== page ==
|Patrena Murray, Reyna de Courcy |
Photo: Hunter Canning
The show starts with a middle-aged African-American woman staring into a window and maybe talking to herself. This is Otto (Patrena Murray) who is sweet, forgetful, and strangely passive. In totters Bit (Reyna de Courcy), on insanely high heels. Bit lives with Otto. She is white, 16, creative, needy, and damaged; she dresses in bright and odd combinations of clothing and wears candy-colored wigs. The relationship between Otto and Bit is unclear. What is clear is that Bit needs Otto's attention desperately and that Otto gives her as much as she can, in her foggy way. It is not enough for Bit.
Bit is working with Wilkin Rush George III (Samuel Im) on a Claymation project depicting the 17th century Filles du Roi (daughters of the king), hundreds of women sent by the king from France to Canada to populate the territory. Bit is fascinated by them. In fact, she says, "The thing I want like most in the world is to be sent from Paris to seventeenth century Canada and be chosen as a wife by a fur trader." Wilkin, who Bit refers to as "the Polanski of Claymation" just wants the project to help him get into a good college. He says, "Like honestly I’m at the point now where everything pretty much has to be sort of exceptional." Bit wants desperately to be seen and wanted by Wilkin.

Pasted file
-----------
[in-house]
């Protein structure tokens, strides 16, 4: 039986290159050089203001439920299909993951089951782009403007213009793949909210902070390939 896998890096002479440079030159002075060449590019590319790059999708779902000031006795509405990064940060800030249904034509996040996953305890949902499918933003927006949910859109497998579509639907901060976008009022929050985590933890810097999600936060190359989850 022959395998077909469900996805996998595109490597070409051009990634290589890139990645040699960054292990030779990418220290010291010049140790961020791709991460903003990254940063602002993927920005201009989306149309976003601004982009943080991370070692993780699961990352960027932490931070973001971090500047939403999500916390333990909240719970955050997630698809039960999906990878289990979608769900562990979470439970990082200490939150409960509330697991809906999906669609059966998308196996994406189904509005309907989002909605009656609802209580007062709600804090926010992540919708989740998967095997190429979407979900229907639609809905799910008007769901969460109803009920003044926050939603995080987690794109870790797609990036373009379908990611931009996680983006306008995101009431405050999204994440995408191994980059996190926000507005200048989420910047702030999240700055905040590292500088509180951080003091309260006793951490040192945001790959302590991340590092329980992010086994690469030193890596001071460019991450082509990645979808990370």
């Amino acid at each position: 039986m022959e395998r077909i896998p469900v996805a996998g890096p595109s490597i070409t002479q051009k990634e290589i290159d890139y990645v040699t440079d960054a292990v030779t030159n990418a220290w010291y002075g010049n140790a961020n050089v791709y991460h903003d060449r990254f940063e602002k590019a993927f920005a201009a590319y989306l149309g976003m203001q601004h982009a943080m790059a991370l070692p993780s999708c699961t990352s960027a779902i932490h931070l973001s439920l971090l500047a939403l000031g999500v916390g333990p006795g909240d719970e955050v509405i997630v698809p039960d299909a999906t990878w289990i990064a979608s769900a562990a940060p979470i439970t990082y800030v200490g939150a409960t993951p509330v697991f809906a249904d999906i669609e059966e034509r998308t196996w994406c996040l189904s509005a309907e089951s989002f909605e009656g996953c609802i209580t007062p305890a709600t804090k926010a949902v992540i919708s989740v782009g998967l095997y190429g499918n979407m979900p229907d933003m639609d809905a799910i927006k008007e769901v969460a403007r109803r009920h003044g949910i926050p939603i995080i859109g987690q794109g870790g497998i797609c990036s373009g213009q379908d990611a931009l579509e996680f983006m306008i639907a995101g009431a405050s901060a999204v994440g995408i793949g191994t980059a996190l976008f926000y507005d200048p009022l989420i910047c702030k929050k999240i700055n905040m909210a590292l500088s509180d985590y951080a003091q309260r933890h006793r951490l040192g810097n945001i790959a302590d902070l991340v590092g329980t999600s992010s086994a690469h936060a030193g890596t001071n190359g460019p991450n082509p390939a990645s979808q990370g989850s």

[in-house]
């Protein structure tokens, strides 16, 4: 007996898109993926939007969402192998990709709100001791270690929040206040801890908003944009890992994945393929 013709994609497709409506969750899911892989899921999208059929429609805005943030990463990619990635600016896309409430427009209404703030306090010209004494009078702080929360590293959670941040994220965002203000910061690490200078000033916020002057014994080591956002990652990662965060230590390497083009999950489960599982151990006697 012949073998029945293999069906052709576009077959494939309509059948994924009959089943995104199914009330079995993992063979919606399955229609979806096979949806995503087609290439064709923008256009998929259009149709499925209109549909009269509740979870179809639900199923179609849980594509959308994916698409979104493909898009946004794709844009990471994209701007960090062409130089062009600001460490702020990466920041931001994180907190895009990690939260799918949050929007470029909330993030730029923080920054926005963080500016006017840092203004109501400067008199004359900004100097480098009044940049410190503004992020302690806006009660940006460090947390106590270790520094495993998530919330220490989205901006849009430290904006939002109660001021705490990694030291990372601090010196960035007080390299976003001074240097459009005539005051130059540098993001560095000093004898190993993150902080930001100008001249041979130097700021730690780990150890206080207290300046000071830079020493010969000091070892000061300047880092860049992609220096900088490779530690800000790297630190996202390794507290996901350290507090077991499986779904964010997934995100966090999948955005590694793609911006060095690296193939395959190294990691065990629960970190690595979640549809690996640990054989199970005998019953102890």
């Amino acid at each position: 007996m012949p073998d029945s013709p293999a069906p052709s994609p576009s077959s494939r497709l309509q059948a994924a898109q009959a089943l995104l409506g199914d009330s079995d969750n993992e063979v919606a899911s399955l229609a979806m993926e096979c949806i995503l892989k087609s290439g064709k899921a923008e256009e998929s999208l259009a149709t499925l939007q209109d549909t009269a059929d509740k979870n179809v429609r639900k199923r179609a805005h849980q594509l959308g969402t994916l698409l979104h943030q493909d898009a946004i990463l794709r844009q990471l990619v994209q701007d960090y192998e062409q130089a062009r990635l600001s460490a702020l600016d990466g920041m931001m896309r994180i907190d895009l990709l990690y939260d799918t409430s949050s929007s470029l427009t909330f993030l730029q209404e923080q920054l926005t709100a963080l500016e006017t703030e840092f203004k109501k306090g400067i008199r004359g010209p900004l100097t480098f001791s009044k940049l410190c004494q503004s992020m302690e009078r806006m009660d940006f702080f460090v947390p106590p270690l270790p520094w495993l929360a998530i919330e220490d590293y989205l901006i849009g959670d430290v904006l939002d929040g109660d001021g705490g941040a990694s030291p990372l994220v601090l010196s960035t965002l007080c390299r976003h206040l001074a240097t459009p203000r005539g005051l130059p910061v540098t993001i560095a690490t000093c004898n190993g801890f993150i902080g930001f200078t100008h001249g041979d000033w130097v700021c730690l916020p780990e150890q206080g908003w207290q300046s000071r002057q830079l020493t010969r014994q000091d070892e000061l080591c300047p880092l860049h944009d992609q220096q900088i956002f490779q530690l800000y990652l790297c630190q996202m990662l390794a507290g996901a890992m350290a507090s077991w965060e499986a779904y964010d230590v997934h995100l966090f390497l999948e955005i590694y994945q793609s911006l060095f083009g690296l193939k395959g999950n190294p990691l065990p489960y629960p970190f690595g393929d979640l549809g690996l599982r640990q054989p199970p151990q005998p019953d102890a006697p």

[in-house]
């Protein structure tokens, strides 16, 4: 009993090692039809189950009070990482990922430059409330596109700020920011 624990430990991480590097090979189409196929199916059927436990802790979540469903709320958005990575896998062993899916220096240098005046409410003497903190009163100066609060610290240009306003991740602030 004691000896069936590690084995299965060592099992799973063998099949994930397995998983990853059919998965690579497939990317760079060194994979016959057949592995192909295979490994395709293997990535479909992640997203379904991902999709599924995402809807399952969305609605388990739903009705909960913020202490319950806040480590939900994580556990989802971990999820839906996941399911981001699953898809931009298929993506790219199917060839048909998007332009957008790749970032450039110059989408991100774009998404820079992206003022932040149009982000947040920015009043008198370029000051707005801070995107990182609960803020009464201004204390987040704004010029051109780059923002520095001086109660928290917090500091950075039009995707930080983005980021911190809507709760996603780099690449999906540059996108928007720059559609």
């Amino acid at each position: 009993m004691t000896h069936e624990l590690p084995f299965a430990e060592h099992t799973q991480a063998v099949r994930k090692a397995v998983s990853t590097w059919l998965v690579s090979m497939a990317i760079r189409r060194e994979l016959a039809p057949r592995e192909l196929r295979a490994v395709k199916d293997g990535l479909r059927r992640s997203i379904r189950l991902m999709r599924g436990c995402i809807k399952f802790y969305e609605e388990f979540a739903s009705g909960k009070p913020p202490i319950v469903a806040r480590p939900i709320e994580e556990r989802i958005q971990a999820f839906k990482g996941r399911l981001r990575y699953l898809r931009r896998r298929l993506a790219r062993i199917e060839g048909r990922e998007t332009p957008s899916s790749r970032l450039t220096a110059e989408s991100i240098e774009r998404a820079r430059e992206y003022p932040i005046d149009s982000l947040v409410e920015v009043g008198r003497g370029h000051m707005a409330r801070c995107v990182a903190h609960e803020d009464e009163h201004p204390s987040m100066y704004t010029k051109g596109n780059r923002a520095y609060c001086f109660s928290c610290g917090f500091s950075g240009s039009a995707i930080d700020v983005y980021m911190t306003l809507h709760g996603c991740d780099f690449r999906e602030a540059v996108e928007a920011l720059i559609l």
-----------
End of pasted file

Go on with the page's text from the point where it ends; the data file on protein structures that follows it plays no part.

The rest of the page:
Meanwhile, Otto is being visited by the Pigman (Ryan Wesley Stinnett). In the script, he is sort of half-man/half-pig; in the show, he just has a pig hoof instead of his right hand. He just shows up one night and tells her, "We’re doing an exposé on middle-aged childless single women and we thought we’d get your story, if you don’t mind." Otto doesn't mind; minding anything would take more energy than she can express. The Pigman's silent assistant Missy (ToriAnne DiFilippo) wears a football helmet, dark glasses, and surgical mask.
All of this is true yet tells you nothing about the show. the hollower is odd and fascinating and I'm glad I saw it. But I also ended up dissatisfied. I needed one little tiny hint as to what I was watching. Is it Bit's hallucination? Otto's? Is it metaphorical/symbolic? Is it a statement on need?
In a way, Birkenmeier teases us about what she's doing. Wilkin wants the Claymation project to be more accessible than Bit has planned. He explains, "you have to allow your audience a certain like inkling of familiarity. You can’t just trounce them with one unexpected thing after the other." And then she trounces us with one unexpected thing after the other.
When I saw the hollower, no one laughed, yet it felt like it is maybe meant to be a comedy. Afterward, I asked someone who works at the theatre if people usually laugh, and he said, "Yeah. We could tell early on that this was a tough audience." No doubt my experience would have been significantly different in a more responsive audience.
I do recommend the hollower. If nothing else, I can assure you it is unique. Oh, and thought-provoking. And maybe even funny.
(press ticket, third row)